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Fabry disease

5-minute read

What is Fabry disease?

Fabry disease is a rare genetic condition with many different symptoms that often begin in childhood. Treatments are available to help manage the symptoms

Fabry disease is a genetic disorder that belongs to a group of diseases known as lysosomal storage diseases.

If you have Fabry disease, you don't have enough of an enzyme that’s needed to break down a certain type of fat in your cells. (An enzyme is a chemical, produced within the body, that helps this process to occur.) As a result, the fat builds up in your body, causing a range of symptoms.

Fabry disease is an 'X-linked' condition that is usually inherited meaning that it may be passed down from your mother and/or father via an X chromosome. Very rarely, someone may not inherit Fabry disease but instead they may have a spontaneous genetic mutation that causes them to have the condition. Although both sexes can get Fabry disease, males tend to be affected more severely than females.

What are the symptoms of Fabry disease?

Fabry disease affects people in different ways. Often, the first signs appear in childhood. In other cases, the person doesn't get any symptoms until later in life.

Pain in early childhood is often the first sign of Fabry disease. It may be overlooked and dismissed as 'growing pains'.

In children, some of the other common symptoms are:

  • burning feeling, especially in the hands and feet
  • groups of small, dark red spots on the skin
  • cloudiness of the eye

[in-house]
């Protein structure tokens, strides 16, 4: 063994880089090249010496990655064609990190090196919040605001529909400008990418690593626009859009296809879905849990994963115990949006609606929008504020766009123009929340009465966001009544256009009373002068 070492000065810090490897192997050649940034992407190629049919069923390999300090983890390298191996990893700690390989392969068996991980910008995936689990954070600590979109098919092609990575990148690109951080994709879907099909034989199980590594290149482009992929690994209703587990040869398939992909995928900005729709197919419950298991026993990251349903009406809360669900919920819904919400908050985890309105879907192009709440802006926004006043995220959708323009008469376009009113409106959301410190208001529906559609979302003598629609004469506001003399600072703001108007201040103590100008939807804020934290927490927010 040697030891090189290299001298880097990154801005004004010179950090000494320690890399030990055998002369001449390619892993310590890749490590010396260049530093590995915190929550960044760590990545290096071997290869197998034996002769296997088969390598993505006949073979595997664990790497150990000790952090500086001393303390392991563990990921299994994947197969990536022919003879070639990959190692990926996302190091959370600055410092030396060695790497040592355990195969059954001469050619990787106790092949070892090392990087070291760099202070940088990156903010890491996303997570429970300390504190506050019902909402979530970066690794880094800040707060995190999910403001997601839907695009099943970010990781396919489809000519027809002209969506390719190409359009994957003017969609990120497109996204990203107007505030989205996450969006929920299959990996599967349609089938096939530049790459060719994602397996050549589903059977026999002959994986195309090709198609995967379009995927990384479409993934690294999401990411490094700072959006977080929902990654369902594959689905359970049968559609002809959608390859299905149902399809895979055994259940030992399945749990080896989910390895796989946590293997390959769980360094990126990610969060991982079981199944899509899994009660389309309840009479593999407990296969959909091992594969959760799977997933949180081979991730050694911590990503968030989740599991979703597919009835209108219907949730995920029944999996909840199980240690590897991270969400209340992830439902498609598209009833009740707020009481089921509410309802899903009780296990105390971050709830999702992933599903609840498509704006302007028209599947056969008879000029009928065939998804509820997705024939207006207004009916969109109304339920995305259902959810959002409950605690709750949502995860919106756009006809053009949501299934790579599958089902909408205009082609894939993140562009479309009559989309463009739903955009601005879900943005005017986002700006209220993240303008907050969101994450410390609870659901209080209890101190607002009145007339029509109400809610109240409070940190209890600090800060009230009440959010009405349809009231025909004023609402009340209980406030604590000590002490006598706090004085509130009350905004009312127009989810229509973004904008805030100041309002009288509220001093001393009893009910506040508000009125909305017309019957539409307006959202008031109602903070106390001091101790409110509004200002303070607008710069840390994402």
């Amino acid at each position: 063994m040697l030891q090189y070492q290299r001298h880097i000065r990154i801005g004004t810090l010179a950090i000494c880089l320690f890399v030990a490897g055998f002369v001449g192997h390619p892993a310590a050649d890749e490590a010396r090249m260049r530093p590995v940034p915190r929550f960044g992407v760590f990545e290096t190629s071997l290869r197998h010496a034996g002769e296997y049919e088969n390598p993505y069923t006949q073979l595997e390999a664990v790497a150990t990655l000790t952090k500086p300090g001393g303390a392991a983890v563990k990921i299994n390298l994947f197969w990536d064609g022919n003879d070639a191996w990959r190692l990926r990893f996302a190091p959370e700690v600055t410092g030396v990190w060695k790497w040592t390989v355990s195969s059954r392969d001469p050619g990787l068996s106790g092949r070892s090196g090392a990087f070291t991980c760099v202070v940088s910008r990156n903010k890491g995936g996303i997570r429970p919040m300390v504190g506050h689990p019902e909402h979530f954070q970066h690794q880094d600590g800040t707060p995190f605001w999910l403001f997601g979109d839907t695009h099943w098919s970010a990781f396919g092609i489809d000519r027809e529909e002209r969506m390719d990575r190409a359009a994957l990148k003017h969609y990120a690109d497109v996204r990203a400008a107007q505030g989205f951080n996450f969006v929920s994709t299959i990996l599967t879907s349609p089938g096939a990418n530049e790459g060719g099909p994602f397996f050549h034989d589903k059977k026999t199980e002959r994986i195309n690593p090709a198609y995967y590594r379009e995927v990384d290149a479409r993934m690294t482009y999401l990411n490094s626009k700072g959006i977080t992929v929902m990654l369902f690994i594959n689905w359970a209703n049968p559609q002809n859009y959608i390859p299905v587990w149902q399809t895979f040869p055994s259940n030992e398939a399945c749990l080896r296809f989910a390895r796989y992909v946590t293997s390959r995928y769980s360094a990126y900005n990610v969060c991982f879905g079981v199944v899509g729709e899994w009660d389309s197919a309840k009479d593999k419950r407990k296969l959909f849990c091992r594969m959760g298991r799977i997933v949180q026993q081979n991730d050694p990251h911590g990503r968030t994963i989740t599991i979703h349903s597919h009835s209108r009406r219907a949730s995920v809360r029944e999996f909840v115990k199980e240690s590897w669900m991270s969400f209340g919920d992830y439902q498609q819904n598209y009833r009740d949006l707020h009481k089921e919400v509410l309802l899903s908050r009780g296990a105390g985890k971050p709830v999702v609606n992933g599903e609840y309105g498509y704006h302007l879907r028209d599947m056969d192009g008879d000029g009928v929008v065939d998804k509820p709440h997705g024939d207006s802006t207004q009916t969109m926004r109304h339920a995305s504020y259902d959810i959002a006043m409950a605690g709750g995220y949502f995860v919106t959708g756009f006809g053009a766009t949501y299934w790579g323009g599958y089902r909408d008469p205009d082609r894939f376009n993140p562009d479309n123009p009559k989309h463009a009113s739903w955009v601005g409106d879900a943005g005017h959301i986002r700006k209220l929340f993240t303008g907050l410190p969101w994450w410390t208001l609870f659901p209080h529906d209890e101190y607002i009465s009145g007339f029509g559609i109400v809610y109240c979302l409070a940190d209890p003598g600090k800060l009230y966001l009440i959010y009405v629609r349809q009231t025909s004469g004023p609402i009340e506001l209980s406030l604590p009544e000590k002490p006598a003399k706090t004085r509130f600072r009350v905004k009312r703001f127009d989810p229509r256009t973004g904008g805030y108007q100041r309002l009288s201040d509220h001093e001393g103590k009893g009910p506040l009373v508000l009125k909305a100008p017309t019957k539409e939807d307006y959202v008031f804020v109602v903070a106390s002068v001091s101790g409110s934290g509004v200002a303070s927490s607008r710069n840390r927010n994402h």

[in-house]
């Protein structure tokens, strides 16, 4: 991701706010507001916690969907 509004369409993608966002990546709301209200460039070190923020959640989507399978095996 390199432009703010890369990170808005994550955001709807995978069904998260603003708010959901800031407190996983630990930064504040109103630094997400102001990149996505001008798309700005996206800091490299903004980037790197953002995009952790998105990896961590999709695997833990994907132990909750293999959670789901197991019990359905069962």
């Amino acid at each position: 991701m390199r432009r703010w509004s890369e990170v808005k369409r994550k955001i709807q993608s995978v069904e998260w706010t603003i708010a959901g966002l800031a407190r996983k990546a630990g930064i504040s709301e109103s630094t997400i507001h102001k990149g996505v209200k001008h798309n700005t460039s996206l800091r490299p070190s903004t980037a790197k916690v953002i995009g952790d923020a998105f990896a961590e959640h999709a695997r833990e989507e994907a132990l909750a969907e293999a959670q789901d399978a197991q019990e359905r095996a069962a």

• problems with the gut, such as pain, diarrhoea and constipation
  • problems with hearing

In adults, other symptoms that can appear include:

Sometimes, Fabry disease can cause serious complications such as kidney failure, heart attack or stroke. If you are concerned about any symptoms you might have, see your doctor.

How is Fabry disease diagnosed?

Because Fabry disease is rare and can cause so many different symptoms, it can go undiagnosed for many years.

To diagnose Fabry disease, your doctor will need to refer you for a blood test, and sometimes a genetic test, which will look at your DNA. You can get these tests through your GP or a specialist Fabry Clinic.

Because Fabry disease is usually inherited, if you or someone else in your family has been diagnosed, it's important that other family members get tested too. If you or your partner have Fabry disease and are planning to have a baby, it's a good idea to have genetic counselling.

If you are pregnant, you can choose to have a prenatal test to find out if your baby is carrying the disease.

How is Fabry disease treated?

Whether or not you need treatment will depend on how bad your symptoms are and which parts of your body are affected.

The main treatment for Fabry disease is called enzyme replacement therapy. This involves getting an intravenous infusion (a drip) each fortnight to replace the enzyme your body is missing.

A newer type of treatment, called oral chaperone therapy, is also available but is only suitable for people over 16 who have a particular type of Fabry disease.

The cost of both these treatments is covered under the Australian Government's Life Saving Drugs Program for people who meet criteria for approved therapy.

When should I see my doctor?

If you think you might have Fabry disease, it's important to see your doctor and get tested. Then you'll be able to make informed decisions about treatment, and reduce the risk of serious problems developing.

If you've been diagnosed with Fabry disease, you'll need to go to a specialist Fabry Clinic. The clinic will be able to offer you the best care and provide the best advice for managing the condition.

Living with Fabry disease

Not everyone with Fabry disease is seriously affected, but it can cause many problems, both physical and emotional.

Treatments can help manage your symptoms and slow the disease. This means you should still be able to do your normal day-to-day activities and enjoy life.

If you are living with Fabry disease, help is available — contact Fabry Australia for more information and support.

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Last reviewed: May 2021

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